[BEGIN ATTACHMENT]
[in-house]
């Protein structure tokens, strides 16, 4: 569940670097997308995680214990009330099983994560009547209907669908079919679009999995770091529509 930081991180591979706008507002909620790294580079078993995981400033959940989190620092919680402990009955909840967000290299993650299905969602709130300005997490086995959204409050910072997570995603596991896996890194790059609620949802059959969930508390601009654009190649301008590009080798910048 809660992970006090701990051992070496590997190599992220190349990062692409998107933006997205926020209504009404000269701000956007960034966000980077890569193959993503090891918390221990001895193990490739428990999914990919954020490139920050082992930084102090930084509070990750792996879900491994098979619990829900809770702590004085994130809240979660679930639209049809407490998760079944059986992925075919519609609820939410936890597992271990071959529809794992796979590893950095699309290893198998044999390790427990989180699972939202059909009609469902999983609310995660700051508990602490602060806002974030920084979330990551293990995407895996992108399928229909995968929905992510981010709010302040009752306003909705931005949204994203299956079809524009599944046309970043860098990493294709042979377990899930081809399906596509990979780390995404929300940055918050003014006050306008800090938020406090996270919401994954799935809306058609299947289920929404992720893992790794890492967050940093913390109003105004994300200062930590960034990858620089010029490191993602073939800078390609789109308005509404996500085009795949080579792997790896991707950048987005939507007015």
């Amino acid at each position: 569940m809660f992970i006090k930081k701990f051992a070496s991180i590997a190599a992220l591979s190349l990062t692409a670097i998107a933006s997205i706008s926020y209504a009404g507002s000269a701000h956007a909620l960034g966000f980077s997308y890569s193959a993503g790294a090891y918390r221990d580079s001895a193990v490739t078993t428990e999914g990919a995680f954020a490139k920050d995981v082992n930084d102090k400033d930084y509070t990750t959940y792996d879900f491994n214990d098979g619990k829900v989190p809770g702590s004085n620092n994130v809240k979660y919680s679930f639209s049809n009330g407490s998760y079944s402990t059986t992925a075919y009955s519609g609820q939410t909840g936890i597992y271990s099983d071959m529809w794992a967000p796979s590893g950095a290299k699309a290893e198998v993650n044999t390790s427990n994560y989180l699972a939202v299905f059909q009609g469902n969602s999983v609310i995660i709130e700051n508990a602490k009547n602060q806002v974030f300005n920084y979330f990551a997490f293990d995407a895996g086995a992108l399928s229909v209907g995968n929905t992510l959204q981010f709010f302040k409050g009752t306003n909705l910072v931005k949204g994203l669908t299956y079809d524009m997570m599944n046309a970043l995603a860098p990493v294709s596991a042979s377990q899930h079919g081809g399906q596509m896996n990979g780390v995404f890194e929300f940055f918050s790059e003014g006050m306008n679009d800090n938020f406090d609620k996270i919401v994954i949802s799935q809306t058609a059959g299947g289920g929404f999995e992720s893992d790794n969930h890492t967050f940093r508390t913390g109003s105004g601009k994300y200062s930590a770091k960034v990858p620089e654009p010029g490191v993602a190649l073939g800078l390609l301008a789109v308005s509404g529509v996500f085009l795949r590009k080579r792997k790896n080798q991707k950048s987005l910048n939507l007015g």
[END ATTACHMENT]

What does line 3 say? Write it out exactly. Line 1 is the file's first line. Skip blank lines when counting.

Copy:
């Amino acid at each position: 569940m809660f992970i006090k930081k701990f051992a070496s991180i590997a190599a992220l591979s190349l990062t692409a670097i998107a933006s997205i706008s926020y209504a009404g507002s000269a701000h956007a909620l960034g966000f980077s997308y890569s193959a993503g790294a090891y918390r221990d580079s001895a193990v490739t078993t428990e999914g990919a995680f954020a490139k920050d995981v082992n930084d102090k400033d930084y509070t990750t959940y792996d879900f491994n214990d098979g619990k829900v989190p809770g702590s004085n620092n994130v809240k979660y919680s679930f639209s049809n009330g407490s998760y079944s402990t059986t992925a075919y009955s519609g609820q939410t909840g936890i597992y271990s099983d071959m529809w794992a967000p796979s590893g950095a290299k699309a290893e198998v993650n044999t390790s427990n994560y989180l699972a939202v299905f059909q009609g469902n969602s999983v609310i995660i709130e700051n508990a602490k009547n602060q806002v974030f300005n920084y979330f990551a997490f293990d995407a895996g086995a992108l399928s229909v209907g995968n929905t992510l959204q981010f709010f302040k409050g009752t306003n909705l910072v931005k949204g994203l669908t299956y079809d524009m997570m599944n046309a970043l995603a860098p990493v294709s596991a042979s377990q899930h079919g081809g399906q596509m896996n990979g780390v995404f890194e929300f940055f918050s790059e003014g006050m306008n679009d800090n938020f406090d609620k996270i919401v994954i949802s799935q809306t058609a059959g299947g289920g929404f999995e992720s893992d790794n969930h890492t967050f940093r508390t913390g109003s105004g601009k994300y200062s930590a770091k960034v990858p620089e654009p010029g490191v993602a190649l073939g800078l390609l301008a789109v308005s509404g529509v996500f085009l795949r590009k080579r792997k790896n080798q991707k950048s987005l910048n939507l007015g």